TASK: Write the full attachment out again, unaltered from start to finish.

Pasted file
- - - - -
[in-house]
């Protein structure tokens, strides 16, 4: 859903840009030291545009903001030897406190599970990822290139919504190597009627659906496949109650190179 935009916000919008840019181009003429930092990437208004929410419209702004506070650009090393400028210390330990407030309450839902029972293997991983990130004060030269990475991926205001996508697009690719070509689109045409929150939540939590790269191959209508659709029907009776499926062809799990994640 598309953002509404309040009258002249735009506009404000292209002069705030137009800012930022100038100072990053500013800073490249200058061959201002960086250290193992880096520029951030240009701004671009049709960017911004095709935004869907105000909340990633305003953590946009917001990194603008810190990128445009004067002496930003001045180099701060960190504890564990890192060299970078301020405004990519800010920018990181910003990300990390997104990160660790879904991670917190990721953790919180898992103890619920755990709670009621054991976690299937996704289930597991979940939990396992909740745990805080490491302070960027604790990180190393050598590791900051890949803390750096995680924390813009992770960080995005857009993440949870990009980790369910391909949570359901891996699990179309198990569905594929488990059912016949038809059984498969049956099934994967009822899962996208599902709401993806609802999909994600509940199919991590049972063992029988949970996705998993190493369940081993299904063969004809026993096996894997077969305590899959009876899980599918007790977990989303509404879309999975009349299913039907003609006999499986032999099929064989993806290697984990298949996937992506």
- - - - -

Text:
[in-house]
């Protein structure tokens, strides 16, 4: 859903840009030291545009903001030897406190599970990822290139919504190597009627659906496949109650190179 935009916000919008840019181009003429930092990437208004929410419209702004506070650009090393400028210390330990407030309450839902029972293997991983990130004060030269990475991926205001996508697009690719070509689109045409929150939540939590790269191959209508659709029907009776499926062809799990994640 598309953002509404309040009258002249735009506009404000292209002069705030137009800012930022100038100072990053500013800073490249200058061959201002960086250290193992880096520029951030240009701004671009049709960017911004095709935004869907105000909340990633305003953590946009917001990194603008810190990128445009004067002496930003001045180099701060960190504890564990890192060299970078301020405004990519800010920018990181910003990300990390997104990160660790879904991670917190990721953790919180898992103890619920755990709670009621054991976690299937996704289930597991979940939990396992909740745990805080490491302070960027604790990180190393050598590791900051890949803390750096995680924390813009992770960080995005857009993440949870990009980790369910391909949570359901891996699990179309198990569905594929488990059912016949038809059984498969049956099934994967009822899962996208599902709401993806609802999909994600509940199919991590049972063992029988949970996705998993190493369940081993299904063969004809026993096996894997077969305590899959009876899980599918007790977990989303509404879309999975009349299913039907003609006999499986032999099929064989993806290697984990298949996937992506």